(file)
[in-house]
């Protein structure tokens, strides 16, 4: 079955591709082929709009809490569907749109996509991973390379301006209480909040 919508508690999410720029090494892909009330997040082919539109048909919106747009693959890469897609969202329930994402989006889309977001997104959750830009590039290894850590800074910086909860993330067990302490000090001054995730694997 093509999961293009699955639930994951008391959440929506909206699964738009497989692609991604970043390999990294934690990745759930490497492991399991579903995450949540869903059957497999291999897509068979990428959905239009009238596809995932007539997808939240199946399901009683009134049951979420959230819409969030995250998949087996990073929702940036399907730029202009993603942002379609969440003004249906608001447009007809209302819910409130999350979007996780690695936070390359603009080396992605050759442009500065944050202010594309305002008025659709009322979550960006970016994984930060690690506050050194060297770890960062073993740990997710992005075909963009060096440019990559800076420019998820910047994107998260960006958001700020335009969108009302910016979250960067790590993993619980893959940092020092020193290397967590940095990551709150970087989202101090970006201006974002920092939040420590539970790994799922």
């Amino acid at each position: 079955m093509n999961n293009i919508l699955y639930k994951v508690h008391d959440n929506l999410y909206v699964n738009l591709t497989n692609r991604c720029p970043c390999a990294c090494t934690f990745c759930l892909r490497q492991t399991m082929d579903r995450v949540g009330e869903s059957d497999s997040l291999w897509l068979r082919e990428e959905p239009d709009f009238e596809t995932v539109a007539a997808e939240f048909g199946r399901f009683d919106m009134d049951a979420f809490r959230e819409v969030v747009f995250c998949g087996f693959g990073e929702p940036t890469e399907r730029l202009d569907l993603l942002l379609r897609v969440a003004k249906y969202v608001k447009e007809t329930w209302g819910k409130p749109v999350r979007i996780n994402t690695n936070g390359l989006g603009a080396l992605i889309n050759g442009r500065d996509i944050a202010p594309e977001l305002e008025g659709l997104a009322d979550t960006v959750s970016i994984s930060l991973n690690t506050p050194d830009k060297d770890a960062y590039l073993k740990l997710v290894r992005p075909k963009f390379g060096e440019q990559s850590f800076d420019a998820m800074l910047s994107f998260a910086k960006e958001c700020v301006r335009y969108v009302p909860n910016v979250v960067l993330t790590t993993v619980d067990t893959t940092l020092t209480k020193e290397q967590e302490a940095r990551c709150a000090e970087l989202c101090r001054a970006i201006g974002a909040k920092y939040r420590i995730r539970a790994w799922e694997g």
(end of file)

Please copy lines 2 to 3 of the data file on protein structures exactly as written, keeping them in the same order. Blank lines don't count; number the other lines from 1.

């Protein structure tokens, strides 16, 4: 079955591709082929709009809490569907749109996509991973390379301006209480909040 919508508690999410720029090494892909009330997040082919539109048909919106747009693959890469897609969202329930994402989006889309977001997104959750830009590039290894850590800074910086909860993330067990302490000090001054995730694997 093509999961293009699955639930994951008391959440929506909206699964738009497989692609991604970043390999990294934690990745759930490497492991399991579903995450949540869903059957497999291999897509068979990428959905239009009238596809995932007539997808939240199946399901009683009134049951979420959230819409969030995250998949087996990073929702940036399907730029202009993603942002379609969440003004249906608001447009007809209302819910409130999350979007996780690695936070390359603009080396992605050759442009500065944050202010594309305002008025659709009322979550960006970016994984930060690690506050050194060297770890960062073993740990997710992005075909963009060096440019990559800076420019998820910047994107998260960006958001700020335009969108009302910016979250960067790590993993619980893959940092020092020193290397967590940095990551709150970087989202101090970006201006974002920092939040420590539970790994799922």
């Amino acid at each position: 079955m093509n999961n293009i919508l699955y639930k994951v508690h008391d959440n929506l999410y909206v699964n738009l591709t497989n692609r991604c720029p970043c390999a990294c090494t934690f990745c759930l892909r490497q492991t399991m082929d579903r995450v949540g009330e869903s059957d497999s997040l291999w897509l068979r082919e990428e959905p239009d709009f009238e596809t995932v539109a007539a997808e939240f048909g199946r399901f009683d919106m009134d049951a979420f809490r959230e819409v969030v747009f995250c998949g087996f693959g990073e929702p940036t890469e399907r730029l202009d569907l993603l942002l379609r897609v969440a003004k249906y969202v608001k447009e007809t329930w209302g819910k409130p749109v999350r979007i996780n994402t690695n936070g390359l989006g603009a080396l992605i889309n050759g442009r500065d996509i944050a202010p594309e977001l305002e008025g659709l997104a009322d979550t960006v959750s970016i994984s930060l991973n690690t506050p050194d830009k060297d770890a960062y590039l073993k740990l997710v290894r992005p075909k963009f390379g060096e440019q990559s850590f800076d420019a998820m800074l910047s994107f998260a910086k960006e958001c700020v301006r335009y969108v009302p909860n910016v979250v960067l993330t790590t993993v619980d067990t893959t940092l020092t209480k020193e290397q967590e302490a940095r990551c709150a000090e970087l989202c101090r001054a970006i201006g974002a909040k920092y939040r420590i995730r539970a790994w799922e694997g």